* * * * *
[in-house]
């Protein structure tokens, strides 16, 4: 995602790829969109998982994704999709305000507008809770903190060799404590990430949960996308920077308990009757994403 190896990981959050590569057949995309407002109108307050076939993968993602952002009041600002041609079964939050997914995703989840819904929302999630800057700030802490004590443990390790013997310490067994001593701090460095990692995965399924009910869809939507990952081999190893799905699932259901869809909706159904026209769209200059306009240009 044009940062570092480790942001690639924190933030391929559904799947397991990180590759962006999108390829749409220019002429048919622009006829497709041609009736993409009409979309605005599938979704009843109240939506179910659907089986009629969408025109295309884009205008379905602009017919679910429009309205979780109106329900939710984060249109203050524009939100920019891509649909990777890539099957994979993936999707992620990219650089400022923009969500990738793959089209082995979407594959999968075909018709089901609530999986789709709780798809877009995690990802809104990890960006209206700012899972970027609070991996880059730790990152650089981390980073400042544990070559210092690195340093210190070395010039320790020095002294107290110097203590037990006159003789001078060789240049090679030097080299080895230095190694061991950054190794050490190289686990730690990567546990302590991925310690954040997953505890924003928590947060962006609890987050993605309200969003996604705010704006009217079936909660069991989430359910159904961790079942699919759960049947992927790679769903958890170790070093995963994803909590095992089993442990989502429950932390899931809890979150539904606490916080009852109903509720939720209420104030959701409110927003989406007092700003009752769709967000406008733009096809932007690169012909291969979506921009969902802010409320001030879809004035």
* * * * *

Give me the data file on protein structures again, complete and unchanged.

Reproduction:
[in-house]
């Protein structure tokens, strides 16, 4: 995602790829969109998982994704999709305000507008809770903190060799404590990430949960996308920077308990009757994403 190896990981959050590569057949995309407002109108307050076939993968993602952002009041600002041609079964939050997914995703989840819904929302999630800057700030802490004590443990390790013997310490067994001593701090460095990692995965399924009910869809939507990952081999190893799905699932259901869809909706159904026209769209200059306009240009 044009940062570092480790942001690639924190933030391929559904799947397991990180590759962006999108390829749409220019002429048919622009006829497709041609009736993409009409979309605005599938979704009843109240939506179910659907089986009629969408025109295309884009205008379905602009017919679910429009309205979780109106329900939710984060249109203050524009939100920019891509649909990777890539099957994979993936999707992620990219650089400022923009969500990738793959089209082995979407594959999968075909018709089901609530999986789709709780798809877009995690990802809104990890960006209206700012899972970027609070991996880059730790990152650089981390980073400042544990070559210092690195340093210190070395010039320790020095002294107290110097203590037990006159003789001078060789240049090679030097080299080895230095190694061991950054190794050490190289686990730690990567546990302590991925310690954040997953505890924003928590947060962006609890987050993605309200969003996604705010704006009217079936909660069991989430359910159904961790079942699919759960049947992927790679769903958890170790070093995963994803909590095992089993442990989502429950932390899931809890979150539904606490916080009852109903509720939720209420104030959701409110927003989406007092700003009752769709967000406008733009096809932007690169012909291969979506921009969902802010409320001030879809004035």